This Technical Assistance report highlights that the mission visited Madagascar to aid in the external sector statistics (ESS), including the balance of payments and international investment position (IIP). The mission focused on assisting improving the coverage of IIP by better using the administrative sources or by identifying new data sources for private sector. A more sustained effort must be applied to the collection system to ensure the timelier submission of data of adequate quality. The compilation of the quarterly ESS, which is one of the main ESS objectives, requires both an increase in the number of compilers and a change of approach in the collection of source data. The quarterly data are compiled on the basis of the ESRI and should be supplemented by the collection of quarterly data using a simple survey of major public and private enterprises. The mission recommended a detailed one-year action plan with a set of priority recommendations carrying particular weight to make headway in improving the ESS.
This mission’s goal was to have the Malagasy authorities adopt the methodology of the Government Finance Statistics Manual (GFSM) 2014 for their own needs. The desired outcome of adopting the manual is to develop a set of government finance statistics (GFSs) that are consistent with current international standards in order to conduct a macroeconomic analysis of government finance.
This Selected Issues paper presents a study on poverty in Madagascar. Madagascar is a country with general, widespread, and increasing poverty. Most of the population is extremely poor and struggling to pay for food. Madagascar has the potential to grow rapidly. It is endowed with abundant natural resources, a unique wildlife, and a young, vibrant, and rapidly growing population. Taking full advantage of the young population will require higher investment in education and healthcare. Economic inequality appears to have declined and the poorest have in fact increased their consumption. Thus, while it is true that more people are poor today than in 2001, on average those who are deepest into poverty appear to be economically better off today than in 2001. Poverty is primarily a rural challenge. An overriding majority of the population lives in rural areas and rural poverty rates are almost double those of urban areas.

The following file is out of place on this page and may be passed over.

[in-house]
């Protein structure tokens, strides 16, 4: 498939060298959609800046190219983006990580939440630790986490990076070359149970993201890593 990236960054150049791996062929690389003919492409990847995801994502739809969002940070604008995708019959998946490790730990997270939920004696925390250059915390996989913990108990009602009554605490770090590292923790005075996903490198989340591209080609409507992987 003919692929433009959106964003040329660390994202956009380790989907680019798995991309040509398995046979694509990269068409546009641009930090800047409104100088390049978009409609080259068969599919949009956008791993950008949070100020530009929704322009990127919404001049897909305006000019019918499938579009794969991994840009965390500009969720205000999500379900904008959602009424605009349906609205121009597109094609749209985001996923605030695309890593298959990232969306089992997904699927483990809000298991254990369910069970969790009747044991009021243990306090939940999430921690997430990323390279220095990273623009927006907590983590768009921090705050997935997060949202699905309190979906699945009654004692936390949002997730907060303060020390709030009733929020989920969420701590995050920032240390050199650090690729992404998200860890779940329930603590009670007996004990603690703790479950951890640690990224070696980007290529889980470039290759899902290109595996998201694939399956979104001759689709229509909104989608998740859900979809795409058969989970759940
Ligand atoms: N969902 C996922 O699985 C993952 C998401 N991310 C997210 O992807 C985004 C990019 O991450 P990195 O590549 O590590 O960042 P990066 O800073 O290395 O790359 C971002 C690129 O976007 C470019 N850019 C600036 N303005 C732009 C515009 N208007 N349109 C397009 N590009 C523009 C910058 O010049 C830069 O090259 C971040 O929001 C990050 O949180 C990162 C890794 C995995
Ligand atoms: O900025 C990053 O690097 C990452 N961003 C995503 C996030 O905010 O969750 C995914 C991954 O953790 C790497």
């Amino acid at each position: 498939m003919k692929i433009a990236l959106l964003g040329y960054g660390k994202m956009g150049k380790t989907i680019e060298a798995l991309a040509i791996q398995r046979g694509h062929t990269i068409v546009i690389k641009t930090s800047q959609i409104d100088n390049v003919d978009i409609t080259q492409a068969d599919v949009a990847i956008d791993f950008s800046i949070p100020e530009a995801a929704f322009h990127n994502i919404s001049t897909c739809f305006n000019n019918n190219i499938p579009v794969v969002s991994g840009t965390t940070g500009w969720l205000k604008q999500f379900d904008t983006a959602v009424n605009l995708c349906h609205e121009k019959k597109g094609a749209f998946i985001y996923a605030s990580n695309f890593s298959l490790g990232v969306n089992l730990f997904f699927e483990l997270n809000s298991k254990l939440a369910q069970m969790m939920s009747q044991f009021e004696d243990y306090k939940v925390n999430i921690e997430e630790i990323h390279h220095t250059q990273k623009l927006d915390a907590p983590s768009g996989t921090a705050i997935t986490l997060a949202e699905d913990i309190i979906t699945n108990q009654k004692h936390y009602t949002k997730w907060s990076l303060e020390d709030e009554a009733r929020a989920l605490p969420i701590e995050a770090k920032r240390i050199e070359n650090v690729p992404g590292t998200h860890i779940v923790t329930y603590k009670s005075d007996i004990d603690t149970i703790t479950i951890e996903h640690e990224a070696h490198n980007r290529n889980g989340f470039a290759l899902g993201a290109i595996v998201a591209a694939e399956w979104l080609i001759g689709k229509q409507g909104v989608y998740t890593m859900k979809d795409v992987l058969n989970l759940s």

The Q&A in this issue features seven questions about policy options for emerging market countries (by Marcos Chamon, Chris Crowe, and Jun Il Kim); research summaries on “Does Trade and Financial Globalization Cause Income Inequality?” (by Chris Papageorgiou) and “The Current Account of Oil-Exporting Countries (by Irineu E. de Carvalho Filho); an article on the launch of the IMF’s new research journal, IMF Economic Review, and the contents of the upcoming IMF Staff Papers, which the new the new journal will succeed in 2010; an article on the upcoming Tenth Annual Jacques Polak Research Conference; a listing of visiting scholars at the IMF during July–September 2009; and listings of recent IMF Working Papers and Staff Position Notes.
International Monetary Fund. External Relations Dept.
In a press release issued on July 28, the IMF announced it has approved a 17-month Stand-By credit for Russia equivalent to SDR 3.3 billion (about $4.5 billion) to support the government’s 1999–2000 economic program. There will be seven equal disbursements of SDR 471.4 million (about $640 million), with the first installment to be released immediately. Subsequent installments will depend on quarterly reviews being completed and performance criteria and structural benchmarks beingmet. At the conclusion of the IMF Executive Board meeting, IMF First Deputy Managing Director Stanley Fischer made the following statement.